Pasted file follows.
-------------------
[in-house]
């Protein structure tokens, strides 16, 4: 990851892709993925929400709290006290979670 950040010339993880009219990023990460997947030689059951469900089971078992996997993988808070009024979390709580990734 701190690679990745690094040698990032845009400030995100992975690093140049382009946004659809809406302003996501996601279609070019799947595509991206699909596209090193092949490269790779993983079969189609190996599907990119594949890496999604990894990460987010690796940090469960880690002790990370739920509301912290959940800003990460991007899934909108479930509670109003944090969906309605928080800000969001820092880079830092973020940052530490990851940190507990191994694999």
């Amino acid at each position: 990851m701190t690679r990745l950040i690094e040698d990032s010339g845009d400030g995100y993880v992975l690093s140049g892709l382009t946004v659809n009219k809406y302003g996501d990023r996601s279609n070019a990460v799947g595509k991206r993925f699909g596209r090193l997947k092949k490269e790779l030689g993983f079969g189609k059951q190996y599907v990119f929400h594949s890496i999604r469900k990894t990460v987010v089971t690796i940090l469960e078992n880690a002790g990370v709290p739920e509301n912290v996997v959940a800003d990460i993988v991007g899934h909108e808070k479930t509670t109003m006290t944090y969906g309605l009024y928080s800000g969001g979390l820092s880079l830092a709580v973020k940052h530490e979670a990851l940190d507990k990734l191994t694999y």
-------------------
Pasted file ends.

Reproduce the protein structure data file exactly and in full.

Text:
[in-house]
């Protein structure tokens, strides 16, 4: 990851892709993925929400709290006290979670 950040010339993880009219990023990460997947030689059951469900089971078992996997993988808070009024979390709580990734 701190690679990745690094040698990032845009400030995100992975690093140049382009946004659809809406302003996501996601279609070019799947595509991206699909596209090193092949490269790779993983079969189609190996599907990119594949890496999604990894990460987010690796940090469960880690002790990370739920509301912290959940800003990460991007899934909108479930509670109003944090969906309605928080800000969001820092880079830092973020940052530490990851940190507990191994694999």
């Amino acid at each position: 990851m701190t690679r990745l950040i690094e040698d990032s010339g845009d400030g995100y993880v992975l690093s140049g892709l382009t946004v659809n009219k809406y302003g996501d990023r996601s279609n070019a990460v799947g595509k991206r993925f699909g596209r090193l997947k092949k490269e790779l030689g993983f079969g189609k059951q190996y599907v990119f929400h594949s890496i999604r469900k990894t990460v987010v089971t690796i940090l469960e078992n880690a002790g990370v709290p739920e509301n912290v996997v959940a800003d990460i993988v991007g899934h909108e808070k479930t509670t109003m006290t944090y969906g309605l009024y928080s800000g969001g979390l820092s880079l830092a709580v973020k940052h530490e979670a990851l940190d507990k990734l191994t694999y």